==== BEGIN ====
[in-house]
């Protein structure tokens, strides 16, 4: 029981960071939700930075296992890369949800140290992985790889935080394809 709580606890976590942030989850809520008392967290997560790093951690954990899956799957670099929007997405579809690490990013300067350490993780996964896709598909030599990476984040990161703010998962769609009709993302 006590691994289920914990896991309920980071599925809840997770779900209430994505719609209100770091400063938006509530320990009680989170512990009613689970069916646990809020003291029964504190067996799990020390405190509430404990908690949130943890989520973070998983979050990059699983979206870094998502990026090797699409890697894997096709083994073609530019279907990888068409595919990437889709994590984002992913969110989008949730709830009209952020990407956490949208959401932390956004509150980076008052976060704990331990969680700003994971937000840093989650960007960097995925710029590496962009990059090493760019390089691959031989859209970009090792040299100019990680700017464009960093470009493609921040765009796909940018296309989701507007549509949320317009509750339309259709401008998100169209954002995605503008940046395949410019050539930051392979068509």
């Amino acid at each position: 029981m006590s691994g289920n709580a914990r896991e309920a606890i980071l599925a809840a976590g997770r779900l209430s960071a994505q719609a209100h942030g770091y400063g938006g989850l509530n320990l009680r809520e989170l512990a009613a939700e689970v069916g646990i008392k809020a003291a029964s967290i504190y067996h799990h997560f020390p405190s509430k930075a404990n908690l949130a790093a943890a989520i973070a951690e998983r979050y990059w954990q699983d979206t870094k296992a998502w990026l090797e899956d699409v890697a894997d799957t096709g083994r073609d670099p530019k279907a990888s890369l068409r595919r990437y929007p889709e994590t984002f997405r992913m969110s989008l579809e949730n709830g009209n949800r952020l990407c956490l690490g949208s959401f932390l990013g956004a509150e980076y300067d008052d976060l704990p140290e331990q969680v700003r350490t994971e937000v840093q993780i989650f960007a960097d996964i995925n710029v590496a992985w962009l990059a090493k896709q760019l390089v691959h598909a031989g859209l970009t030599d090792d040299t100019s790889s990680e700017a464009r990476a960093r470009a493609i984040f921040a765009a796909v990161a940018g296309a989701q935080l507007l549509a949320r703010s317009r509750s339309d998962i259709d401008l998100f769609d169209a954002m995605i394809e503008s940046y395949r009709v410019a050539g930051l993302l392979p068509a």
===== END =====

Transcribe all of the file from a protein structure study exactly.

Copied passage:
[in-house]
């Protein structure tokens, strides 16, 4: 029981960071939700930075296992890369949800140290992985790889935080394809 709580606890976590942030989850809520008392967290997560790093951690954990899956799957670099929007997405579809690490990013300067350490993780996964896709598909030599990476984040990161703010998962769609009709993302 006590691994289920914990896991309920980071599925809840997770779900209430994505719609209100770091400063938006509530320990009680989170512990009613689970069916646990809020003291029964504190067996799990020390405190509430404990908690949130943890989520973070998983979050990059699983979206870094998502990026090797699409890697894997096709083994073609530019279907990888068409595919990437889709994590984002992913969110989008949730709830009209952020990407956490949208959401932390956004509150980076008052976060704990331990969680700003994971937000840093989650960007960097995925710029590496962009990059090493760019390089691959031989859209970009090792040299100019990680700017464009960093470009493609921040765009796909940018296309989701507007549509949320317009509750339309259709401008998100169209954002995605503008940046395949410019050539930051392979068509």
């Amino acid at each position: 029981m006590s691994g289920n709580a914990r896991e309920a606890i980071l599925a809840a976590g997770r779900l209430s960071a994505q719609a209100h942030g770091y400063g938006g989850l509530n320990l009680r809520e989170l512990a009613a939700e689970v069916g646990i008392k809020a003291a029964s967290i504190y067996h799990h997560f020390p405190s509430k930075a404990n908690l949130a790093a943890a989520i973070a951690e998983r979050y990059w954990q699983d979206t870094k296992a998502w990026l090797e899956d699409v890697a894997d799957t096709g083994r073609d670099p530019k279907a990888s890369l068409r595919r990437y929007p889709e994590t984002f997405r992913m969110s989008l579809e949730n709830g009209n949800r952020l990407c956490l690490g949208s959401f932390l990013g956004a509150e980076y300067d008052d976060l704990p140290e331990q969680v700003r350490t994971e937000v840093q993780i989650f960007a960097d996964i995925n710029v590496a992985w962009l990059a090493k896709q760019l390089v691959h598909a031989g859209l970009t030599d090792d040299t100019s790889s990680e700017a464009r990476a960093r470009a493609i984040f921040a765009a796909v990161a940018g296309a989701q935080l507007l549509a949320r703010s317009r509750s339309d998962i259709d401008l998100f769609d169209a954002m995605i394809e503008s940046y395949r009709v410019a050539g930051l993302l392979p068509a």